” There you go job done,” I said. Stevie looked over the edge where I was standing, took a look at the damproofing and decided that it had to go further in underneath the middle slab. So he and Shanker got back on the slab and raised the end again.

“Push it under Bazz!” Stevie yelled,

“I cant” I replied, “Its stuck because the slabs at either side have got it stuck tight” I tried to explain.

“GO ON PUSH IT FURTHER!” He growled at me. I then tried to push the damproofing in further and then I heard it “Shit”, instinct just made me pull my hands back as fast as I could when I heard the crush of the slab onto the wall. A deep, empty but solid thud like an out of tune church bell. I then started to feel a strange sensation at the tip of my fingers. Like they were there and if as though they’d been hit with a hammer. I cupped my left hand with the right one and took a look at my fingers. What I saw next was the most terrifying thing that could have happened to me.

The blood just poured down my hand and arm like a river rushing towards its mouth, the ends of my fingers where just a sight of hanging flesh and splintered bone. The pain was intense the worst I have ever suffered, my head span round I couldn’t focus, it felt like I was there but I was watching it all on film. The guy who was driving the crane sat me down and tried to clean me up. Stevie ran to get the site first aid personnel.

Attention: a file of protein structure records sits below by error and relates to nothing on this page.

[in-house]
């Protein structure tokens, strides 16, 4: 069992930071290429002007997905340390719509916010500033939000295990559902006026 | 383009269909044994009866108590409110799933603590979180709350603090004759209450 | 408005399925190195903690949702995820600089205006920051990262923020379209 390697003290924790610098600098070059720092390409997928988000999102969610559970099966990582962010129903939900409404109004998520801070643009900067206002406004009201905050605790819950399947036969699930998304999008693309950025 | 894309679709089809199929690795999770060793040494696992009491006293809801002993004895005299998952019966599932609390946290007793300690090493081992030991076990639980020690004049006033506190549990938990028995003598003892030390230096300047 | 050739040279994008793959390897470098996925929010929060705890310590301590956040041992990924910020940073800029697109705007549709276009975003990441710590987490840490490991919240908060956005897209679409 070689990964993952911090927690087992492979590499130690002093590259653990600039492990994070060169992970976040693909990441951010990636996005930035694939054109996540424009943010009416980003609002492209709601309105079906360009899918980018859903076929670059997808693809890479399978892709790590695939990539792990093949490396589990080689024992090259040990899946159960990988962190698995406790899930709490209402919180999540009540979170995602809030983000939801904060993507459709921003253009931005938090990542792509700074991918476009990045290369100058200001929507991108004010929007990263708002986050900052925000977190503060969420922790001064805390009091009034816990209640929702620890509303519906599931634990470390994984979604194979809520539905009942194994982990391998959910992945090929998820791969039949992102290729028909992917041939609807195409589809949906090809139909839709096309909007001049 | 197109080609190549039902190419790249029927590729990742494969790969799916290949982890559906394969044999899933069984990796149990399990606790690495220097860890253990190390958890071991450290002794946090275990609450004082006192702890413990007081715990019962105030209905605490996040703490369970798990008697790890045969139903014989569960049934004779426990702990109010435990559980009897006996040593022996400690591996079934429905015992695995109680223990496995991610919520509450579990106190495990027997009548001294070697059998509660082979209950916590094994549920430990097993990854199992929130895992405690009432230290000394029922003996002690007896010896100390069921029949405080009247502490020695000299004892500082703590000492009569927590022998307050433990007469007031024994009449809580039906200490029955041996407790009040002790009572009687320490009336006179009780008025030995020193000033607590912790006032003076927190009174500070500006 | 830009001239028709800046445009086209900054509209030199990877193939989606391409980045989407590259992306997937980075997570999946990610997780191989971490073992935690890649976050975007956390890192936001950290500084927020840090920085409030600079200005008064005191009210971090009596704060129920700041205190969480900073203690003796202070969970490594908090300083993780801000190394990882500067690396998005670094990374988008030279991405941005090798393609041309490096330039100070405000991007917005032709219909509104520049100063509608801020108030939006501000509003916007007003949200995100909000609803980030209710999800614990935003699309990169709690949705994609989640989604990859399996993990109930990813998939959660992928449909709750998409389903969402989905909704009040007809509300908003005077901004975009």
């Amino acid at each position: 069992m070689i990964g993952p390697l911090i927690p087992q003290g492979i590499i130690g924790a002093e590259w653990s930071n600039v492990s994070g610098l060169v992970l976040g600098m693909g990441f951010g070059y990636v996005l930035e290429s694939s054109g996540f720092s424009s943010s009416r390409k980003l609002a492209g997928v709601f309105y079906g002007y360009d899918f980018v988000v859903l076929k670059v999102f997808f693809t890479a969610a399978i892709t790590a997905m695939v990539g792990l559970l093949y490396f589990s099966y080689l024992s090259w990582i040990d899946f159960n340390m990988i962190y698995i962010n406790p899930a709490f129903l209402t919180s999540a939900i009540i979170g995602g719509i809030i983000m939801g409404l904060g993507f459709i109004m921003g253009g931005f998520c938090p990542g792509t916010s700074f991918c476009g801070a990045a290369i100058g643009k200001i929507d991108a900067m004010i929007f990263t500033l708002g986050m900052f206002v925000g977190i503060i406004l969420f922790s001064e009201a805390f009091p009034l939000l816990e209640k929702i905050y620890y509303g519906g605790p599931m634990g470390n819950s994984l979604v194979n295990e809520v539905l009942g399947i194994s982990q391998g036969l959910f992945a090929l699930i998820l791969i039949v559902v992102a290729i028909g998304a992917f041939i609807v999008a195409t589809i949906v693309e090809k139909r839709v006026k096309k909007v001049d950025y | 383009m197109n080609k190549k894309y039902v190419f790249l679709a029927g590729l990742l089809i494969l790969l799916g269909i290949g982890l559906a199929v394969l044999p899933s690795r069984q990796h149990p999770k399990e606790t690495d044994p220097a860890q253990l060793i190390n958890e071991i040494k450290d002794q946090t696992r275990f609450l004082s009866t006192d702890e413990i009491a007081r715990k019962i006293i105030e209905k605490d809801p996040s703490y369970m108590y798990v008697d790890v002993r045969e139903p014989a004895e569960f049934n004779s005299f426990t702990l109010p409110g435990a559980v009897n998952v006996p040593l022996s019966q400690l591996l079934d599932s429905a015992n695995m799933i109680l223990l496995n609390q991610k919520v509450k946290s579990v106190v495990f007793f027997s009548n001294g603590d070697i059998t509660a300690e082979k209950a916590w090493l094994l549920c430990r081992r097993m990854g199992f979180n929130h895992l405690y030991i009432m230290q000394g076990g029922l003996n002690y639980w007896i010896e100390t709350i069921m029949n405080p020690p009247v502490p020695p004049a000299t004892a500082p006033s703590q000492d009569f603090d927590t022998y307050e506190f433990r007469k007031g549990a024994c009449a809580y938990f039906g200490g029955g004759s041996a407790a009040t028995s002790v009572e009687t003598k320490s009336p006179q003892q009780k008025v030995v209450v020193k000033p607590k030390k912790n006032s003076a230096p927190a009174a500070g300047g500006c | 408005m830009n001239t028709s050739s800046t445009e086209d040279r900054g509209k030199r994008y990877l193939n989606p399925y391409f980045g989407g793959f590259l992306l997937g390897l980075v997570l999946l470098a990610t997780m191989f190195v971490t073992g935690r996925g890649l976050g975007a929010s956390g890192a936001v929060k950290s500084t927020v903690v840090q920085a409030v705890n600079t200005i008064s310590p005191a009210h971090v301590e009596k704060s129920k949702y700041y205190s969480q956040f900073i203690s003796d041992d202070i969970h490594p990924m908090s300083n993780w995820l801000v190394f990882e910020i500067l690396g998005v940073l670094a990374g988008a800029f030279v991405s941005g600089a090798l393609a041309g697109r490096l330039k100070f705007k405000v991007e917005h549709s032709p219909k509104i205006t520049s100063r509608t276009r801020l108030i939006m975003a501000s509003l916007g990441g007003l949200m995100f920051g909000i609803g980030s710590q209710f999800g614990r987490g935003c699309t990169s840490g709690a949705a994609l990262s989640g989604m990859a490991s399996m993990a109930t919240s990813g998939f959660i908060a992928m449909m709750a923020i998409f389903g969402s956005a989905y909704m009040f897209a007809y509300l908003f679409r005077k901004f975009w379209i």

They seemed to be taking ages so the crane driver told Shanker and Johnny to drive me to hospital. So we jumped in the van and headed for the nearest hospital in the centre of Dundee.

When I arrived at hospital I was seen straight away. I kept trying to make a joke of everything because I knew deep down inside I would not be playing my guitar again. You see it wasn’t the losing of the fingertips. It was losing the ability of playing my guitar. They kept me in over night to give me surgery on what was left on my fingers. The worst thing about that was I was alone in Dundee and my family felt so helpless in Newcastle. I returned home on the Friday afternoon, still feeling sickly from the operation and in a lot of pain. My family were all there to greet me on my return. My mother just grabbed me and held me in the way only a mother can. She made me know that I was home and safe.

As a result of the accident I was off work for 8 months and I had a lot of time to think about what I wanted to do with my life. It was then I decided to go back into education and study to become a nurse and better my life because there was no way I was putting myself in danger on construction site’s again. After all it was what I wanted to do after I left the Army but just didn’t have the will to do it then. I suppose all that time off give me the time to plan my strategy, and the guts to do it.

Looking back I suppose we could have done it differently. Though I am a firm believer that everything happens for a reason. Maybe it was just my time or there is a great plan were all just part of. I know I’ll never play guitar again like I used to and I doubt I’ll ever put slabs in again but maybe just maybe I’ll get out of life exactly what I want.